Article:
Fort Collins will explore creating 1041 regulations, which could provide an avenue for stronger oversight of some high-profile development proposals.
1041 powers allow local governments to review and impose restrictions on developments that involve “areas and activities of state concern.” The idea is to give local governments a chance to ensure that regional or state-related projects meet local development standards, with each locality selecting specific areas or activities of state concern that it would like to regulate and adopting standards tailored to their community’s interests. Examples of developments that can fall under 1041 purview include:
- “Key facilities” such as airports, highways or major public utilities
- Water supply and treatment systems
- Waste disposal sites
- Transit infrastructure
- New communities
- Mineral resources, natural hazards or historical/natural/archaeological resources of statewide importance
The Northern Integrated Supply Project could likely be regulated through the 1041 process, depending on what kinds of regulations the city adopts. NISP, a proposal to take water from the Poudre and South Platte rivers for storage in two new reservoirs, is currently going through the city’s less involved Site Plan Advisory Review process, or SPAR.
A deeper dive for subscribers:Fort Collins may seek stronger oversight of NISP’s Poudre River, natural areas impacts
City Council’s unanimous vote on Tuesday kicked off the process of creating 1041 regulations but did not include a moratorium on SPAR applications, which some community members had requested. Northern Water is expected to submit a SPAR application for a river diversion structure and pipeline associated with NISP in the coming weeks, which would trigger a 60-day timeline for Fort Collins’ Planning and Zoning Board to hold a hearing.
SPAR and 1041 review aren’t necessarily mutually exclusive, city attorney Carrie Daggett said, so it’s possible a project such as NISP could go through both paths of review. The SPAR process is how the city typically reviews projects proposed by state entities. Staff estimated the city receives between two and four SPAR applications per year, on average. Colorado State University is currently trying to use SPAR for city review of its proposed Hughes Stadium development, though council’s rezoning of the Hughes site on Tuesday added complexity to the debate over what will happen with that land.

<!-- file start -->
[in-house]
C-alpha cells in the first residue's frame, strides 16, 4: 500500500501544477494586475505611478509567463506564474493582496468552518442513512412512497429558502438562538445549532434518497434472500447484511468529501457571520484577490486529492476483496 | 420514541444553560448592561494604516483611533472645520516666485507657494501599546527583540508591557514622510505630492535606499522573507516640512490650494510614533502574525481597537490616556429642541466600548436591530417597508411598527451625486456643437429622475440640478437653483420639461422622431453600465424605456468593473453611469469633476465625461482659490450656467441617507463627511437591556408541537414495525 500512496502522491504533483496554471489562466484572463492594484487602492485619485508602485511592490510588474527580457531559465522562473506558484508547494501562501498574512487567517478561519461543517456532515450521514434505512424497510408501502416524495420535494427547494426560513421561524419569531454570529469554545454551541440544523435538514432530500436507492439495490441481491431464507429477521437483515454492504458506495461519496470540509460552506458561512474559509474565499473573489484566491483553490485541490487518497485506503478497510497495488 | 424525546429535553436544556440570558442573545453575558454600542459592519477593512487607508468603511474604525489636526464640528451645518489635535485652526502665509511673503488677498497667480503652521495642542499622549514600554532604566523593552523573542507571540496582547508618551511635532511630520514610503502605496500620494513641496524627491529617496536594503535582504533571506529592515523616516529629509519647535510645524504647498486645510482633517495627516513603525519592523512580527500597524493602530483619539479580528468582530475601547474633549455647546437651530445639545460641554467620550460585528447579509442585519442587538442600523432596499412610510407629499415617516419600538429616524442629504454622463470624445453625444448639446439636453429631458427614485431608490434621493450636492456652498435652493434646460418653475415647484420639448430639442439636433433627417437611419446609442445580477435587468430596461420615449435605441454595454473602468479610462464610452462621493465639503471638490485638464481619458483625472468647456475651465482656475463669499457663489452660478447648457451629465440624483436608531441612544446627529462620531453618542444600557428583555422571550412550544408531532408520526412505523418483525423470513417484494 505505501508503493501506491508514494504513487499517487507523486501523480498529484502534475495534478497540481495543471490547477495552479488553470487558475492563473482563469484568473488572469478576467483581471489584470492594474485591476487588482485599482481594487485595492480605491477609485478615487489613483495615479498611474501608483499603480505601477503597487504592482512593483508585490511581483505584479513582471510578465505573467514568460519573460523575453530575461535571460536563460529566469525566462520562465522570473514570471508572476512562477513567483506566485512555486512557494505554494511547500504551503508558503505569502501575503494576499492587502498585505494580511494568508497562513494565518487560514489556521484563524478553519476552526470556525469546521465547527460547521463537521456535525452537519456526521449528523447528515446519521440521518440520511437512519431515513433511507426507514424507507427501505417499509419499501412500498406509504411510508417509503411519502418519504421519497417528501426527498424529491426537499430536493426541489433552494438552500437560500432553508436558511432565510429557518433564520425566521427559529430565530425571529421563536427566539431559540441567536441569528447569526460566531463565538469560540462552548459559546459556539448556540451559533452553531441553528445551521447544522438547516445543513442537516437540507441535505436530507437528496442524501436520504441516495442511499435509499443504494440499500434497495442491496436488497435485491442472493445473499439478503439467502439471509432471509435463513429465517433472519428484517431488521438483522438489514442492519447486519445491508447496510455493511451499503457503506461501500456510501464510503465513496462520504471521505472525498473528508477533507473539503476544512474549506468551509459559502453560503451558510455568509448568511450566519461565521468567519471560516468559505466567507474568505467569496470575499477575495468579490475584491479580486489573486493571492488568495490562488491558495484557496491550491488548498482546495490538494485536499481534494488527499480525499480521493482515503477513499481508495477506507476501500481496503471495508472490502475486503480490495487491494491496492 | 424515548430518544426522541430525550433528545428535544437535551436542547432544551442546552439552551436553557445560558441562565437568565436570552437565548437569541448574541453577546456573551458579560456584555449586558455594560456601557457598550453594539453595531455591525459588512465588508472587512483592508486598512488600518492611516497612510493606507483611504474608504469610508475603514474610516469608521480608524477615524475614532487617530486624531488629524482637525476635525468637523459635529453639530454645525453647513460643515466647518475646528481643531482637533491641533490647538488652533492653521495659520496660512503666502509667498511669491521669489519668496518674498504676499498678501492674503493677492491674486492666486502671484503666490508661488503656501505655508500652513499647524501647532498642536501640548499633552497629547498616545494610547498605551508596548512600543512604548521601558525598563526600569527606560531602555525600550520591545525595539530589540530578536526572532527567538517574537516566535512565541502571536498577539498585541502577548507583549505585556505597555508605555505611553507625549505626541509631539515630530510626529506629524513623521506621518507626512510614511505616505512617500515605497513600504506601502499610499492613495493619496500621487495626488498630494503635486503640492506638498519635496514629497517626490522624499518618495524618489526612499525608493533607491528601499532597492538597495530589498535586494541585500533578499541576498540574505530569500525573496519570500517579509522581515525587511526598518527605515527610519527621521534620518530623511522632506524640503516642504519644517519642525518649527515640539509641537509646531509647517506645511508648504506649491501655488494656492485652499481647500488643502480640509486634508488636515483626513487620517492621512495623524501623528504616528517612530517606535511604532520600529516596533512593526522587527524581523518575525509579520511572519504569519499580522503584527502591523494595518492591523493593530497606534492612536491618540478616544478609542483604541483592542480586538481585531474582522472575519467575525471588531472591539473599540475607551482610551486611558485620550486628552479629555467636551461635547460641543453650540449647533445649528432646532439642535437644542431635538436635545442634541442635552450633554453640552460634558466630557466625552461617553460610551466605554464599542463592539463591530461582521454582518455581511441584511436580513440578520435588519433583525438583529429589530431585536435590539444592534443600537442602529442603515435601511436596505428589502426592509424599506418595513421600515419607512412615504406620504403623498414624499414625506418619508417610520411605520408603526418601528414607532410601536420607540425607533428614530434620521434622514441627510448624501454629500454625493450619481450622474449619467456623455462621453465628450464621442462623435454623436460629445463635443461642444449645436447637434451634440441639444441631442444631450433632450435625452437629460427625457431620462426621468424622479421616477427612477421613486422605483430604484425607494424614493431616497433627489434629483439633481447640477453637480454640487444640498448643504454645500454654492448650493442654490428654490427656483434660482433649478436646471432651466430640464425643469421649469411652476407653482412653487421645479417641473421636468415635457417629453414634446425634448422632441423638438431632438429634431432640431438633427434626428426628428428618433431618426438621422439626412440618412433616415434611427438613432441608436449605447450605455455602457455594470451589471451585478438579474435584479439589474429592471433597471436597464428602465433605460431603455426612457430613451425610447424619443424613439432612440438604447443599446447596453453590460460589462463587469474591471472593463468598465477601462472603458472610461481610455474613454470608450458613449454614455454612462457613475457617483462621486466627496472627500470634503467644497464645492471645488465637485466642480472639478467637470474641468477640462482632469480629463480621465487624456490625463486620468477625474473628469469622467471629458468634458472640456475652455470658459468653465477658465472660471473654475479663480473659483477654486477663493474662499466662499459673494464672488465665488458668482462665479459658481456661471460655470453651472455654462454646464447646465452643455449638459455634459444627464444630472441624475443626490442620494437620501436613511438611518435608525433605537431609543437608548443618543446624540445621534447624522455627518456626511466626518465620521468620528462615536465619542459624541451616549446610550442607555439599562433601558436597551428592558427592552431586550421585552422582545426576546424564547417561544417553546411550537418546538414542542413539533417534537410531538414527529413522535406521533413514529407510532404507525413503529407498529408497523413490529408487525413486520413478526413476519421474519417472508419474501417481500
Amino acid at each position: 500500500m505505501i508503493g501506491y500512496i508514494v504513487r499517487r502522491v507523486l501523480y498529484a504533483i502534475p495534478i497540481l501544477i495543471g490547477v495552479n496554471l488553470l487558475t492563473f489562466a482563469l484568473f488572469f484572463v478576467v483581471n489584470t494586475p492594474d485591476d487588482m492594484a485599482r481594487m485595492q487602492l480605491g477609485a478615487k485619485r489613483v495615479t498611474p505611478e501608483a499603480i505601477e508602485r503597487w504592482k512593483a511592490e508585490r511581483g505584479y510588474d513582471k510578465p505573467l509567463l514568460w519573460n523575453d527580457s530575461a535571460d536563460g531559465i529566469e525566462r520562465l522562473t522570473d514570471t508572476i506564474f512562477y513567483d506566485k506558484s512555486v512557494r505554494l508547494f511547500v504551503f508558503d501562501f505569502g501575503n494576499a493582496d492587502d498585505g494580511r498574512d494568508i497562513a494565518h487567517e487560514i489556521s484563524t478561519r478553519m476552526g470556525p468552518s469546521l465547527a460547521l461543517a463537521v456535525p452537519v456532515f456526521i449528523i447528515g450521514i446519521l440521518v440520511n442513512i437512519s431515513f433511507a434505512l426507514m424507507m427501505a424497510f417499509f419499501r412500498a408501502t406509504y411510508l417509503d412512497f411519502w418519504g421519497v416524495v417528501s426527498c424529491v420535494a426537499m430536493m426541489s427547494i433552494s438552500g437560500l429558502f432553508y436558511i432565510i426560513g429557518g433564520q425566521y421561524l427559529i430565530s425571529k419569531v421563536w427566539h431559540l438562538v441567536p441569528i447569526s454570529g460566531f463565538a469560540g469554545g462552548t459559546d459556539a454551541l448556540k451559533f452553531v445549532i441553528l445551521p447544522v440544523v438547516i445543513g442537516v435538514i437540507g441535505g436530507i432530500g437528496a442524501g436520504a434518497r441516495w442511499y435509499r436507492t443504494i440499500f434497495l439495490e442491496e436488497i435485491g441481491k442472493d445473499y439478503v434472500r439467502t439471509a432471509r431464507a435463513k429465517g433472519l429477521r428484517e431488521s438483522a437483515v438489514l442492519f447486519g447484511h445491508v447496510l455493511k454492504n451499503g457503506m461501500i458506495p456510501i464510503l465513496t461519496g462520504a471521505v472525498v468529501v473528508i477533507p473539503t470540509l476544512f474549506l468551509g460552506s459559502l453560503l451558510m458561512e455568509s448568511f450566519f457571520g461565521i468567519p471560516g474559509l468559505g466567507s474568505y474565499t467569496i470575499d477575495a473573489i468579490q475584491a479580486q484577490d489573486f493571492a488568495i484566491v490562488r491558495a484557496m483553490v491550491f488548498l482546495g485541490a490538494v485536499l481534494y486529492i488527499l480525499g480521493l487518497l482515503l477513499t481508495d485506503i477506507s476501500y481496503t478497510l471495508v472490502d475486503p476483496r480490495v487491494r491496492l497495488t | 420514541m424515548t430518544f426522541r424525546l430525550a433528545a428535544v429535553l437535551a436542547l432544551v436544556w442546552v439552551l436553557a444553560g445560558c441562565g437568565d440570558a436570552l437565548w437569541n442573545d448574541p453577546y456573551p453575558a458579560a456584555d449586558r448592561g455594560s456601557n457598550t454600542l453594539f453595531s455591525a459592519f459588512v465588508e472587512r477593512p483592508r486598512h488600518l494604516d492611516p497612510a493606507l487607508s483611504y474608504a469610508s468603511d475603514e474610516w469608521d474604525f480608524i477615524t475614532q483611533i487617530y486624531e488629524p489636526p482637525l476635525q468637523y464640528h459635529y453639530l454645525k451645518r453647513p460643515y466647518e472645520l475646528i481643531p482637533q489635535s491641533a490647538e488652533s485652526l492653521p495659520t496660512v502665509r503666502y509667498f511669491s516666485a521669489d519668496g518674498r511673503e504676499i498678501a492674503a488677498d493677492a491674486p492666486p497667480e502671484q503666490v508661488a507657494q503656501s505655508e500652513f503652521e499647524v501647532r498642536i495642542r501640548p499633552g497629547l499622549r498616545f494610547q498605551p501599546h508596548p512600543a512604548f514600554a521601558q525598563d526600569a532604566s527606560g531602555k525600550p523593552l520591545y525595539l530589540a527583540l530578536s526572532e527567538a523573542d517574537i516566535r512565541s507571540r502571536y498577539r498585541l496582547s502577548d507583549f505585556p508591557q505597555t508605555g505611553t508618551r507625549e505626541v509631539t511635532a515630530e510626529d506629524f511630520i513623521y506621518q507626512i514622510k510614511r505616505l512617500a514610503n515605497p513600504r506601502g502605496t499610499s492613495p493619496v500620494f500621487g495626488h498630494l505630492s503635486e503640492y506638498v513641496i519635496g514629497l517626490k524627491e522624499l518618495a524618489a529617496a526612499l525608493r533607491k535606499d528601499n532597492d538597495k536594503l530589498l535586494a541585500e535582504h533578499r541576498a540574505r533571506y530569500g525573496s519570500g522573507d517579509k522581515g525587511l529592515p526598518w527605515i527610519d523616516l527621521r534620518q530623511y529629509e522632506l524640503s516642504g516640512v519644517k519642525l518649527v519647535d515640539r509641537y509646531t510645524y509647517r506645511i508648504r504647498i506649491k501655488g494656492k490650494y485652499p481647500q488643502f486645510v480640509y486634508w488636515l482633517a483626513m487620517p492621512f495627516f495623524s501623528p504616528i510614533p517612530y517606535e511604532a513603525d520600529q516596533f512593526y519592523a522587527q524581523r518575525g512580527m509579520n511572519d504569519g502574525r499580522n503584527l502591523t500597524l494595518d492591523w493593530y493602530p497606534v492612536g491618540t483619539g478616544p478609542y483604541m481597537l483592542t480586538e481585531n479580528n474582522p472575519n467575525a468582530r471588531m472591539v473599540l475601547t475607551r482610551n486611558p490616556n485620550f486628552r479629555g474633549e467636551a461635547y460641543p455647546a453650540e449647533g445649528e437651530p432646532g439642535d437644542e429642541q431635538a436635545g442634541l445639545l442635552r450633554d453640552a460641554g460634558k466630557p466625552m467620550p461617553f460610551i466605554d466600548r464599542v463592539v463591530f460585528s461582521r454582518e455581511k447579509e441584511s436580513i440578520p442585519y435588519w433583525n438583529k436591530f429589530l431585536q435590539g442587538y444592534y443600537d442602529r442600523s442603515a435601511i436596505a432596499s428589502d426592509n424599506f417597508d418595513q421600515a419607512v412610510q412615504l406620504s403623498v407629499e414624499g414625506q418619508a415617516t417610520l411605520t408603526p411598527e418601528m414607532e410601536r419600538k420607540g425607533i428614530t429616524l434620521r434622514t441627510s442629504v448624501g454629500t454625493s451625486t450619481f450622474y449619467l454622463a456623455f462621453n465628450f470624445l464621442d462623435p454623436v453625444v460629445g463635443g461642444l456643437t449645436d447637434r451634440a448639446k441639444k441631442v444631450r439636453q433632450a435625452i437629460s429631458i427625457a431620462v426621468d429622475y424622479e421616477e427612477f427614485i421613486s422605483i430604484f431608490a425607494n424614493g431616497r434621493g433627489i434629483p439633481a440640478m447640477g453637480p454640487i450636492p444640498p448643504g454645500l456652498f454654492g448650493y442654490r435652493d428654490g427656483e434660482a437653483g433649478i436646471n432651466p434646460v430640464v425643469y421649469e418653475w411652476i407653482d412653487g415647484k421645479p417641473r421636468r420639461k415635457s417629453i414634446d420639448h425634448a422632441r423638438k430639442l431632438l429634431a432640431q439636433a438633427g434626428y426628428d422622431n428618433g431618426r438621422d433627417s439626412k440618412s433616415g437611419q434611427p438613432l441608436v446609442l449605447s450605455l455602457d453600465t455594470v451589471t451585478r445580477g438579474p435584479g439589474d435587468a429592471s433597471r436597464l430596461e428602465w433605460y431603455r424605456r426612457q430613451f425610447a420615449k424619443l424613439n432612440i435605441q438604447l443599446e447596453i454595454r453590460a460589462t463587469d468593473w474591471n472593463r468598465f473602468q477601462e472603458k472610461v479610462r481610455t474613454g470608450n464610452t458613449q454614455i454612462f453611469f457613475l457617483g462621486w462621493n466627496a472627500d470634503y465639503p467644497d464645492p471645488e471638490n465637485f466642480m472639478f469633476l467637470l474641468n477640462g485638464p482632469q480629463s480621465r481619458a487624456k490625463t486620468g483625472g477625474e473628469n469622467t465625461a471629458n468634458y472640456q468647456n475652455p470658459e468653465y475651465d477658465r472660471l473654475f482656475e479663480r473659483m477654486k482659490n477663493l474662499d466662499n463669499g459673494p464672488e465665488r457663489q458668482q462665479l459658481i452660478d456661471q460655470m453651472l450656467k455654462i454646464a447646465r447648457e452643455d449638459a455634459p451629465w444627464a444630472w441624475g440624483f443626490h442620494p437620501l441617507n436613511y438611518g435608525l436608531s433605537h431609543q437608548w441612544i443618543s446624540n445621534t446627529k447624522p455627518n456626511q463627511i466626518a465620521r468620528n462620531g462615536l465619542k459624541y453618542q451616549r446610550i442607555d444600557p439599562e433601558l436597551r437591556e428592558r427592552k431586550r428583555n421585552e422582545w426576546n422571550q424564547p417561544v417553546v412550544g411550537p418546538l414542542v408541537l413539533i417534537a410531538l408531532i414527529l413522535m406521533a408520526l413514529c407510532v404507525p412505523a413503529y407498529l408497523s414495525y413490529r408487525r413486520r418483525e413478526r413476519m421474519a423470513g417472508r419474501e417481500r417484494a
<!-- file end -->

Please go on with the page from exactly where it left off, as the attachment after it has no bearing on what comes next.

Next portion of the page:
City staff said Tuesday that they’ll begin conducting research about potential options and consequences of adopting 1041 regulations. They plan to return to council later this summer to explore options. Asked if city staff could accelerate the process, city attorney Carrie Daggett said council could potentially adopt regulations narrower in scope — only related to project impacts on the Poudre River corridor, for example — and broaden the regulations in the future.
Many of Colorado’s larger local governments, including Larimer County, have 1041 regulations. A 2015 state survey found that 57% of counties and 22% of municipalities had adopted them. Each jurisdiction has unique 1041 regulations.
The state study of municipal use of 1041 regulations found they were most frequently applied for developments related to natural/historical/archaeological resources (22% of municipalities regulated this category) and natural hazard areas, meaning areas impacted by geologic hazards, wildfires or floods (19% of municipalities regulated this category).
Larimer County recently used the 1041 process to approve a permit for NISP and deny a permit for the proposed Thornton pipeline. The latter case illustrates a key difference between 1041 and SPAR: 1041 decisions are binding, though they can be contested in court. In the SPAR process, the P&Z board’s decision and recommendations on a project are not binding.
Public comment on Tuesday was largely supportive of creating 1041 powers. Karen Wagner spoke on behalf of No Pipe Dream, the group that led the community opposition to the Thornton pipeline. She said the group found council’s consideration of 1041 powers “encouraging” and called the SPAR process “almost laughable.”
Previous coverage:Court upholds Larimer County commissioners’ denial of Thornton pipeline
“Decisions as impactful as NISP belong with you, our duly elected city council, because during your terms you will be dealing with the costs, impacts and unintended consequences of such projects,” Wagner said. “Please put SPAR activities on hold while you adopt 1041 regulations to ensure that huge projects of statewide interest benefit the city and not just the financial interests of the applicant.”
Council member Kelly Ohlson said he considers 1041 powers an important tool in the toolbox to preserve the city’s natural environment, but he added that the city should move faster to adopt them and said he felt staff was over-complicating the process.
Council first raised the idea of creating 1041 regulations about two weeks ago, and city staff said it will take time to thoroughly research the options and legal questions.
“It’s way overdue,” Ohlson said. “I’m embarrassed, having served on council a while back now, that this never came forward. … To not have the tool is inappropriate.”
Jacy Marmaduke covers government accountability for the Coloradoan. Follow her on Twitter @jacymarmaduke. Support her work and that of other Coloradoan journalists by purchasing a digital subscription today.